The Distributional impact of dams: Evidence from cropland productivity in Africa
AbstractWe examine the distributional impact of major dams on cropland productivity in Africa. As our unit of analysis we use a scientifically based spatial breakdown of the continent that allows one to exactly define regions in terms of their upstream/downstream relationship at a highly disaggregated level. We then use satellite data to derive measures of cropland productivity within these areas. Our econometric analysis shows that while regions downstream benefit from large dams, cropland within the vicinity tends to suffer productivity losses during droughts. Overall our results suggest that because of rainfall shortages dams in Africa caused a net loss of 0.96 per cent in productivity over our sample period (1981-2000). However, further dam construction in appropriate areas could potentially lead to large increases in productivity even if rainfall is not plenty.
Download InfoIf you experience problems downloading a file, check if you have the proper application to view it first. In case of further problems read the IDEAS help page. Note that these files are not on the IDEAS site. Please be patient as the files may be large.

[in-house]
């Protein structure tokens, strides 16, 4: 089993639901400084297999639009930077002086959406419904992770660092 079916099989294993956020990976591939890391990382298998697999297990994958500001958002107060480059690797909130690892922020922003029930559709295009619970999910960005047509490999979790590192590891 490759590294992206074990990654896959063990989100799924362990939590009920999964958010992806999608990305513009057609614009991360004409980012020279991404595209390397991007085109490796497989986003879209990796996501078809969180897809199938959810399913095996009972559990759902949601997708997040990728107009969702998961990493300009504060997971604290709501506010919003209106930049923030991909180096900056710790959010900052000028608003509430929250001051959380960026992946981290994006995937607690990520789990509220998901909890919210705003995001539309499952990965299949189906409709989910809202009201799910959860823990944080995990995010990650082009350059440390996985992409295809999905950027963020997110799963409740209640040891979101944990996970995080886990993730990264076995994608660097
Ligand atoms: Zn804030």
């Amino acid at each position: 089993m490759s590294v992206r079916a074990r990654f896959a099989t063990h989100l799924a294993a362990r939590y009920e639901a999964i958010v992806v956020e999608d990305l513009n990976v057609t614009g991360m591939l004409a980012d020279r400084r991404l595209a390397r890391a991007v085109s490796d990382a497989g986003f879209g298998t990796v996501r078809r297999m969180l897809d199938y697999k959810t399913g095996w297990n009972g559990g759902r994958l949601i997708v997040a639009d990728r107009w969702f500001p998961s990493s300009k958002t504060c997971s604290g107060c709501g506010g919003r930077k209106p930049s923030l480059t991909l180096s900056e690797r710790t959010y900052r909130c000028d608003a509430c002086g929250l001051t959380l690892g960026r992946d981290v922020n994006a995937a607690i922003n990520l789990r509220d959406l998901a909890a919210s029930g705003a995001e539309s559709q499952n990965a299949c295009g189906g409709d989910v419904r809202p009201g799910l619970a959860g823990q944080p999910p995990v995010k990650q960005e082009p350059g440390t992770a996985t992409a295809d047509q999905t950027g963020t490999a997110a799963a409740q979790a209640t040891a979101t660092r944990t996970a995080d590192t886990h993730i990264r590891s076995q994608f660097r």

Bibliographic InfoPaper provided by HAL in its series Working Papers with number hal-00392381.
Date of creation: 07 Jun 2009
Date of revision:
Note: View the original document on HAL open archive server: http://hal.archives-ouvertes.fr/hal-00392381/en/
Contact details of provider:
Web page: http://hal.archives-ouvertes.fr/
dams; agricultural productivity; Africa;
This paper has been announced in the following NEP Reports:
- NEP-AFR-2009-07-03 (Africa)
- NEP-AGR-2009-07-03 (Agricultural Economics)
- NEP-ALL-2009-07-03 (All new papers)
- NEP-EFF-2009-07-03 (Efficiency & Productivity)
You can help add them by filling out this form.
reading list or among the top items on IDEAS.Access and download statisticsgeneral information about how to correct material in RePEc.
For technical questions regarding this item, or to correct its authors, title, abstract, bibliographic or download information, contact: (CCSD).
If you have authored this item and are not yet registered with RePEc, we encourage you to do it here. This allows to link your profile to this item. It also allows you to accept potential citations to this item that we are uncertain about.
If references are entirely missing, you can add them using this form.
If the full references list an item that is present in RePEc, but the system did not link to it, you can help with this form.
If you know of missing items citing this one, you can help us creating those links by adding the relevant references in the same way as above, for each refering item. If you are a registered author of this item, you may also want to check the "citations" tab in your profile, as there may be some citations waiting for confirmation.
Please note that corrections may take a couple of weeks to filter through the various RePEc services.